I’m not into modular myself, I’ve already spent enough money on other hardware and lots of audio software 1. The last thing I need is another hobby and modern modular certainly is an expensive one. 😂 But I thought it might be fun to write a little bit about it and give some links to more in-depth info and some cool videos of people performing on modern modular gear.
The OG synths started in the 1960s with large modular systems.
Generally Bob Moog is thought of as the father of synthesis 2 with his large subtractive synthesis modular systems in the 1960s. This came to be known as “East Coast Synthesis”.
Don Buchla was also experimenting at this time with different methods of synthesis and his techniques came to be known as “West Coast Synthesis”. See the article linked below for more information on the Buchla 200 Series.3
East Coast “won out”4 and the modular systems of the 1960s evolved into the fixed signal path synths we know from the 1970s and 1980s like the Minimoog or the Roland Jupiter-8 5. Moog’s (the company) new incarnation also introduced various semi-modular systems like the Matriarch from 2020. These semi-modular instruments have a bit of both worlds - a fixed signal path but with patch points in between for modulations that standard fixed signal path instruments like the Minimoog just aren’t capable of.
The new generation
I noted at the beginning that modular is alive and well. With a wide variety of options available from many manufacturers (names like Pittsburgh Modular, Intellijel, etc) in a newer standard called Eurorack there has never been a better time to be into modular synthesis where one can mix East and West Coast along with effects, samplers, etc.
These days modular is also doable on computers where several competing products have become available like:
- Softube Modular
- VCV Rack
Free, open source, and multi-platform!
- Cherry Audio Voltage Modular
Nucleus is free but add-ons are extra.
With software the possibilities are nearly endless, less expensive, and certainly space-saving as there is no hardware to worry about. Manufacturers of software modular also license designs from hardware manufacturers and model their modules in software.
But as good as it can be, software instruments (modular and otherwise) suffer from one main thing: playability. One of the things that really attracts people to modular hardware (or any knob-per-function standard synth) is the physical interaction with the modules and turning things into not only a sound design session but also a performance.
And a performance it is. You won’t get the same sounds twice as there is no patch memory like there is on a standard synth. Modular is all about being in the moment with the instrument, generating noise, and morphing that noise into new things as the performance continues.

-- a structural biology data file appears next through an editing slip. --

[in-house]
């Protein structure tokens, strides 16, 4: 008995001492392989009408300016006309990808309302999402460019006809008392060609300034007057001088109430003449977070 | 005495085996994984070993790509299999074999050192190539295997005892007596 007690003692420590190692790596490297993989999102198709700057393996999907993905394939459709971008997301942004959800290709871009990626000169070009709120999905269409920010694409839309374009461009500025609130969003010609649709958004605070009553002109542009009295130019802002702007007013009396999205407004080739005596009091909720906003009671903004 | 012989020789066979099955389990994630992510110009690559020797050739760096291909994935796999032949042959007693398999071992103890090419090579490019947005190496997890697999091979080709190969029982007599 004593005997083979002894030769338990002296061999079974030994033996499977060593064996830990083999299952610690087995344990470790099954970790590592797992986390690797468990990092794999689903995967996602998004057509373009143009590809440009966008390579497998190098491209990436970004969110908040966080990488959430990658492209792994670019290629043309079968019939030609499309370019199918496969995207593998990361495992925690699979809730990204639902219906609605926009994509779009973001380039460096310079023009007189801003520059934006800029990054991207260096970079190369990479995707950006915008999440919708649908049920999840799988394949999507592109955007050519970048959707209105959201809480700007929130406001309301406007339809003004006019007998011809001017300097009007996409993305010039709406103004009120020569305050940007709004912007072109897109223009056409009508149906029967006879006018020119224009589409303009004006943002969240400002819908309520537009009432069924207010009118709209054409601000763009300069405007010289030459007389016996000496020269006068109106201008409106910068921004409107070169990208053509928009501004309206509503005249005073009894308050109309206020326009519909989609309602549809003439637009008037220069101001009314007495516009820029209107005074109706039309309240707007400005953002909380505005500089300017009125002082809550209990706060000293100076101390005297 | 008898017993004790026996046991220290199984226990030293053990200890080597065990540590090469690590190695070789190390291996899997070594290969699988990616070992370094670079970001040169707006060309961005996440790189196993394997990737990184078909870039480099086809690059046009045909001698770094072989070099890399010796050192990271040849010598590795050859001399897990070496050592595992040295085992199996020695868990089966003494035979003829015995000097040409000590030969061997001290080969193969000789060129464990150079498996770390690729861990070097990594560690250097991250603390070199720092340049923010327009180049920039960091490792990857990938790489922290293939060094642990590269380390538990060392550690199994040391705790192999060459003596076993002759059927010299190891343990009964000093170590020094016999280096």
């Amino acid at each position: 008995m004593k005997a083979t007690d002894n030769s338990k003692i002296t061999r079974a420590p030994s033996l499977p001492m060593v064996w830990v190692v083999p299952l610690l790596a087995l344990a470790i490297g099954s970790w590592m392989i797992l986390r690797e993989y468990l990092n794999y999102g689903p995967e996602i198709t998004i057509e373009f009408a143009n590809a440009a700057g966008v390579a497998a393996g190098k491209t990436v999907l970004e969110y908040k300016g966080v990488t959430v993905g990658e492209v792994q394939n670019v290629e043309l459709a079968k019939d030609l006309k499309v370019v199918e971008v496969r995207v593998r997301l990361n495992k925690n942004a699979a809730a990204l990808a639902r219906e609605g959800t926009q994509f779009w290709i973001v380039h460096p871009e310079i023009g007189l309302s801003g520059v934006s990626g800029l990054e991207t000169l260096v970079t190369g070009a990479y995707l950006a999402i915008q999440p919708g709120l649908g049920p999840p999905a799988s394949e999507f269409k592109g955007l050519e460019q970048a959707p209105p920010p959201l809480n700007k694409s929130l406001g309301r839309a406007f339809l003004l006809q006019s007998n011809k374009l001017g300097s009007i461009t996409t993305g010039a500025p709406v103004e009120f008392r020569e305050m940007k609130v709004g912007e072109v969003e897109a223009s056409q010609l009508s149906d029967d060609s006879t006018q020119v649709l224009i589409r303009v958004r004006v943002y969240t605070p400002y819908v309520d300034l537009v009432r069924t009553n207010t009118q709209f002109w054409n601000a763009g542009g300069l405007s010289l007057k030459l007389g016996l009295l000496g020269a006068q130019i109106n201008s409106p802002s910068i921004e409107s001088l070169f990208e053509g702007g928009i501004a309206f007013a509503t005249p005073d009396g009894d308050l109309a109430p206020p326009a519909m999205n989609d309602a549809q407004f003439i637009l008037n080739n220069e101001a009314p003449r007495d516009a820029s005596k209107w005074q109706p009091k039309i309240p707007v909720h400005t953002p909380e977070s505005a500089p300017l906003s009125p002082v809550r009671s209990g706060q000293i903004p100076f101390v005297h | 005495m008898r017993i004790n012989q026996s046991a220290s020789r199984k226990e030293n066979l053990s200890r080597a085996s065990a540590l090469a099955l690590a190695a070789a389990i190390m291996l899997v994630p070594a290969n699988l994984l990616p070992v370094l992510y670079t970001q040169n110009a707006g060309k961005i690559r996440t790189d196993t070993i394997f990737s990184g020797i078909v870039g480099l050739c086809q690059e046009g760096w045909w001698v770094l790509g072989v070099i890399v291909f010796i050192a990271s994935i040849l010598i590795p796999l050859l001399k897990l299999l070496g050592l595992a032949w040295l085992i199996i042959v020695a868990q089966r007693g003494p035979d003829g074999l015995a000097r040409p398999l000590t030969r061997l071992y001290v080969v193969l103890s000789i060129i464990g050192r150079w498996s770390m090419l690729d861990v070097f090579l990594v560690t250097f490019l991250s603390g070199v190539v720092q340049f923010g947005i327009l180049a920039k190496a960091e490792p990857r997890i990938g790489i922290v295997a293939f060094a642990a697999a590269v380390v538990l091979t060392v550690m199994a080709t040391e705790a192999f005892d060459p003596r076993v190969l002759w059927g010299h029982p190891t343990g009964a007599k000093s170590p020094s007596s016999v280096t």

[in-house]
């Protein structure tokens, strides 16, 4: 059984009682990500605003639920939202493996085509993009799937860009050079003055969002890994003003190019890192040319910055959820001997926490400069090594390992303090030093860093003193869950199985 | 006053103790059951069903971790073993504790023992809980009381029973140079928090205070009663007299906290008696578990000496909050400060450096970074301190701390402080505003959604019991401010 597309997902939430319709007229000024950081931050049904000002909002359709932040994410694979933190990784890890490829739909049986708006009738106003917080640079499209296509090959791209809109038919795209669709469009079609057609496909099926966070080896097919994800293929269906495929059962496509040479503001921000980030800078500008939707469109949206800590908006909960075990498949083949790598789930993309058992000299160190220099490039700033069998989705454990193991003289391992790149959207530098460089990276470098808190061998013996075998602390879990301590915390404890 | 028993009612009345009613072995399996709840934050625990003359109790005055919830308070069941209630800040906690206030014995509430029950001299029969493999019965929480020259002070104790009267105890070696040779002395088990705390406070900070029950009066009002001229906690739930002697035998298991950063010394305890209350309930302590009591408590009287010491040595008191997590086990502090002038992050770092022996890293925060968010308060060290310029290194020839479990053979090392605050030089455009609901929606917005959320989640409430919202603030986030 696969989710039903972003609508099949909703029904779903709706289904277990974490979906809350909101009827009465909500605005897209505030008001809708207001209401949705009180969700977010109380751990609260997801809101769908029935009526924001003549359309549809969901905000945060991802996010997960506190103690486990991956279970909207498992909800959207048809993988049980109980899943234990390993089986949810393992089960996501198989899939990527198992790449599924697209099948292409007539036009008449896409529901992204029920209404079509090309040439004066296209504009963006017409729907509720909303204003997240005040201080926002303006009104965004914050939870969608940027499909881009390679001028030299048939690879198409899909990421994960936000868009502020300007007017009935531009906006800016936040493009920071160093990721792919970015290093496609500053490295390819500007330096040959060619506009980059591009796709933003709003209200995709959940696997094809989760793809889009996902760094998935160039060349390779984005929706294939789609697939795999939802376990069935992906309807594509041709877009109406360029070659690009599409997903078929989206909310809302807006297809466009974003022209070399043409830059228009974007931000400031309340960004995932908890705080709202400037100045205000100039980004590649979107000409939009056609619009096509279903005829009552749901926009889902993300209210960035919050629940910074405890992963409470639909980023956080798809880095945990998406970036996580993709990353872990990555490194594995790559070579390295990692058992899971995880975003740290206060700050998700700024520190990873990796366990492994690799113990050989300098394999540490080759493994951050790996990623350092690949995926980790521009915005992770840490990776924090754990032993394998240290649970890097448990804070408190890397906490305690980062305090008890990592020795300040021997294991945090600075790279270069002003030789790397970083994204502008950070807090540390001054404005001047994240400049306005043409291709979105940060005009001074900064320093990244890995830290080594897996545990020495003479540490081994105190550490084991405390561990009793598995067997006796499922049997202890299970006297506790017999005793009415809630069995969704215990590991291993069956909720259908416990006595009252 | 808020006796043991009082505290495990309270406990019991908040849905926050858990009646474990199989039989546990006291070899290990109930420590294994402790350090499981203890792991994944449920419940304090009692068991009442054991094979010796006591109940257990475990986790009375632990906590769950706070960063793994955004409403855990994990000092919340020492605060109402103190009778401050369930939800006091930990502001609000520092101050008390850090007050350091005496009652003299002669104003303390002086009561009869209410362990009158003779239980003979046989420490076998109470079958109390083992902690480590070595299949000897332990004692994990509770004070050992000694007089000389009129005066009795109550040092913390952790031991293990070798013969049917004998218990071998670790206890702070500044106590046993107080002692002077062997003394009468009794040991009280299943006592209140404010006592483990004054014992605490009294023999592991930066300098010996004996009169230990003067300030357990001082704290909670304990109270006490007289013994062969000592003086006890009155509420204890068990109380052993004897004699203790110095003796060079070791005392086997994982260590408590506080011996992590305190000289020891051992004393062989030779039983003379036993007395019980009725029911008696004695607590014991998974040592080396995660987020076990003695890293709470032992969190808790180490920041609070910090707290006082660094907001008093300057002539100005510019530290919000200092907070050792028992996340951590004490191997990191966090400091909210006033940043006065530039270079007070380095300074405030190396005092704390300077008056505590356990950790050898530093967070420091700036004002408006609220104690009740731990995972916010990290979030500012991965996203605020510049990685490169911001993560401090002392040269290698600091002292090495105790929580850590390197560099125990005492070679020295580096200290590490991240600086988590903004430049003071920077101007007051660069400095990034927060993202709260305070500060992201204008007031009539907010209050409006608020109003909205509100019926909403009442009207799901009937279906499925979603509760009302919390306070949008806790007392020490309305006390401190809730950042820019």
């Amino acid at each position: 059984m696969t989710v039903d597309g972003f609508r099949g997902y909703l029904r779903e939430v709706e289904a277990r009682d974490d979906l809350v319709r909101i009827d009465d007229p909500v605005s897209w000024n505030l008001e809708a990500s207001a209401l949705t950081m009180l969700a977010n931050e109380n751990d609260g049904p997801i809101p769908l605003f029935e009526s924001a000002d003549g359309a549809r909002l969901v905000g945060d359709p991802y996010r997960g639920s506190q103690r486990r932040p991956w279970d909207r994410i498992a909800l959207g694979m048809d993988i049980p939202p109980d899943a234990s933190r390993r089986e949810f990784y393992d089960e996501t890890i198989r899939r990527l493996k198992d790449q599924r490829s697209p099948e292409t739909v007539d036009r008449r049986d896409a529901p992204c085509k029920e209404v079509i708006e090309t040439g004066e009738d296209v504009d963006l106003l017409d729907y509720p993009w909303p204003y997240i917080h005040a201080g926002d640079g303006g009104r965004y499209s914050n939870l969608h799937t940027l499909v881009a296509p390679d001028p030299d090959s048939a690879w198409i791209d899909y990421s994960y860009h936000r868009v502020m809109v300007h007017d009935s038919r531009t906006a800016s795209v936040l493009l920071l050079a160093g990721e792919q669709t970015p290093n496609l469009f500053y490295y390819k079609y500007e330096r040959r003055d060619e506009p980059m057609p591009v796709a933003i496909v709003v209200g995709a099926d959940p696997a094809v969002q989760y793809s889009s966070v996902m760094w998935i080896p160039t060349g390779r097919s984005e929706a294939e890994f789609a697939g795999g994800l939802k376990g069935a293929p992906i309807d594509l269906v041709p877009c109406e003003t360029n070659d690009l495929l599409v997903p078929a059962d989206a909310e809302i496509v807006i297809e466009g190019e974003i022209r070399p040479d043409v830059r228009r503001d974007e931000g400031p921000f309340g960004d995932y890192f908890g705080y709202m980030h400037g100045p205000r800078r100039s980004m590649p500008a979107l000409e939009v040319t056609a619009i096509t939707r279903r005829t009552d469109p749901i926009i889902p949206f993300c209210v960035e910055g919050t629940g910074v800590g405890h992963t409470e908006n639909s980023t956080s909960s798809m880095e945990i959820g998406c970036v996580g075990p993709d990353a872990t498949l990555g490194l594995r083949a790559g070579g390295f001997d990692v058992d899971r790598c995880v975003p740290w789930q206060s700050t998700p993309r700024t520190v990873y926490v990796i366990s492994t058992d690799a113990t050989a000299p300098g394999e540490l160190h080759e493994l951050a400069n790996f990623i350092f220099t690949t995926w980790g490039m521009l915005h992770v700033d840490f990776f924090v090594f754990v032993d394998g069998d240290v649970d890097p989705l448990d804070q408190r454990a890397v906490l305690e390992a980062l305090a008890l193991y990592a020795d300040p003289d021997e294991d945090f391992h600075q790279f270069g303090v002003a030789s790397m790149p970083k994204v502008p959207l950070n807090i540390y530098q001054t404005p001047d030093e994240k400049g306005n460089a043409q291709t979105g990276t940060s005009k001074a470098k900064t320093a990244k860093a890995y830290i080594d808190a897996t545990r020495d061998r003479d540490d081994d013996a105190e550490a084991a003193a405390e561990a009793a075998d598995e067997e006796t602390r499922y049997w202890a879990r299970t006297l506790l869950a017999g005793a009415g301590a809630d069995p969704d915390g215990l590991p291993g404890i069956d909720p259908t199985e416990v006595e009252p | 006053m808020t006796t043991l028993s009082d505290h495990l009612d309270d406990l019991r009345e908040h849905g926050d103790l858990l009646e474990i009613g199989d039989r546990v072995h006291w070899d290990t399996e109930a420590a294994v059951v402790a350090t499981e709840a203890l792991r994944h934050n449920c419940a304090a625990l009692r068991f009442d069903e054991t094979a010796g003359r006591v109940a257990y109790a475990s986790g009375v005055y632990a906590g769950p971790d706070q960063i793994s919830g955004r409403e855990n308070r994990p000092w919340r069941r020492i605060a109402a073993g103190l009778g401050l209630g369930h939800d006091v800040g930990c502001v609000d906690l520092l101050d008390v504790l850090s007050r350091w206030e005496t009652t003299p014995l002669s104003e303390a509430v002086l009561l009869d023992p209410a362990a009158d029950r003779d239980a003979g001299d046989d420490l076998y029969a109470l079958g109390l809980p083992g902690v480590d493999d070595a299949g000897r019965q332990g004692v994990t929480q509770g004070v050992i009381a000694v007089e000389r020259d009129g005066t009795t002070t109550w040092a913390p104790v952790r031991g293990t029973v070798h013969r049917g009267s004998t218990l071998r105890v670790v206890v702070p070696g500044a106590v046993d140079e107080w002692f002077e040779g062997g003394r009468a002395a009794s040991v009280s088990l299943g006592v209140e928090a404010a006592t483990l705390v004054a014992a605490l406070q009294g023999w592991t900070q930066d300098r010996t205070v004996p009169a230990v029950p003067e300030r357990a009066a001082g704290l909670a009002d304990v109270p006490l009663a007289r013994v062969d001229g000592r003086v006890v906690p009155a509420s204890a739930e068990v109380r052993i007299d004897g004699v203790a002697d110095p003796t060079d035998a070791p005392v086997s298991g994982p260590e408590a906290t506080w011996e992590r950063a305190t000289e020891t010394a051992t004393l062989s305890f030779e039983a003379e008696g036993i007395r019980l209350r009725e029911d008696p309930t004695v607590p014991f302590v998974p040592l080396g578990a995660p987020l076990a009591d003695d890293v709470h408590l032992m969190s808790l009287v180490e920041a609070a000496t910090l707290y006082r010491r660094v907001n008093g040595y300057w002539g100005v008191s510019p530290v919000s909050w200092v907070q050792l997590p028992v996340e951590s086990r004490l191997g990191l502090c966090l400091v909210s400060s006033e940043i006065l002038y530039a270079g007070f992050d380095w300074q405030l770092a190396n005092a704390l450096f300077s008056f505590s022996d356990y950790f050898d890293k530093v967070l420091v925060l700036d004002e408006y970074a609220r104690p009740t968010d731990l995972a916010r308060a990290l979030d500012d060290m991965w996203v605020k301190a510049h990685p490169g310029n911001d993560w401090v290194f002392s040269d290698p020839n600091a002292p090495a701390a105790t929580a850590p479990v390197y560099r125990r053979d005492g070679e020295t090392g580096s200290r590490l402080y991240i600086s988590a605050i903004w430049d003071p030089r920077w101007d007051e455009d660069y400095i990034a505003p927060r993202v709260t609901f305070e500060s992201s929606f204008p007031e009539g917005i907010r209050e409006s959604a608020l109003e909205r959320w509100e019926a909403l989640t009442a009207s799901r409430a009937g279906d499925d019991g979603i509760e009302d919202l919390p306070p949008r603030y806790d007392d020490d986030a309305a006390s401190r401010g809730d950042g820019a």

Videos and Articles
Here are some links to some of the big names in modular synthesis as well as some performances. I’ve also linked to some more in-depth articles on the various types of modular synthesis from Perfect Circuit.
- Christian Henson - Intro to Modular
This is an nice intro to real basic modular synthesis from the co-founder of Spitfire Audio, now with The Crow Hill Company.
- Lisa Bella Donna for Moog - “The Mothership”
This is a great example of a pro using both modular and semi-modular gear together. Lisa does wonderful videos for Moog.
- Lisa Bella Donna for Moog - “Mystery Rituals”
Performed on Moog semi-modular gear.
- Suzanne Ciani for Moog - “System 55”
Suzanne is a legend in the modular community. She is well known for both East and West Coast modular performances. This is a Moog System 55 reissue of the classic gear from 1973.
- Modular on the Roof - ep. 2
- Modular on the Roof - ep. 3 w/ Colin Benders
Neat fact: Colin Benders’ studio is the location for the now-famous performance of “Lingus” from Snarky Puppy.
- Modular on the Roof - ep. 7
Love this one because it really shows off using a small modular rig with a drum machine (TR-606 Drumatix in this case).
- Dash Glitch - Cabin Fever 16
Psytrance live-streamed with a modular rig plus other gear. Dash did these during the COVID lockdowns. I wish he had more of them still online.
My personal hardware list:
- Roland System-8
- Moog Subsequent 37
- Modal Electronics Cobalt8
- Yamaha CS6x
- Roland SH-2
- Sequential Circuits Pro One
- Sequential Prophet-5 rev 4
- IK Multimedia Uno Synth Pro Desktop
Bob wasn’t really the father as electronic music existed long before he started releasing modular systems but he was the first to produce and sell a standard set of modular components to musicians. He never considered himself anything other than an engineer.↩︎
I say “won out” because Buchla didn’t go anywhere but his methods were never as popular as Moog’s subtractive methods. That is changing somewhat today as more musicians and sound designers look for new ways to create and mold sound.↩︎
The signal path for most popular synthesizers is one or more oscillators, which produce a waveform, fed into a filter (think EQ on a stereo), which then feeds into an amplifier. Generally there are one or more LFOs (low-frequency oscillators) used to modulate signals in the signal path (think automated volume effects, filter sweeps, etc). Filters and amplifiers generally have some sort of envelope for modulation as well as patch points for modulation via the LFO mentioned above. Most synths also had other pre-defined modulations as well as the ones listed above.↩︎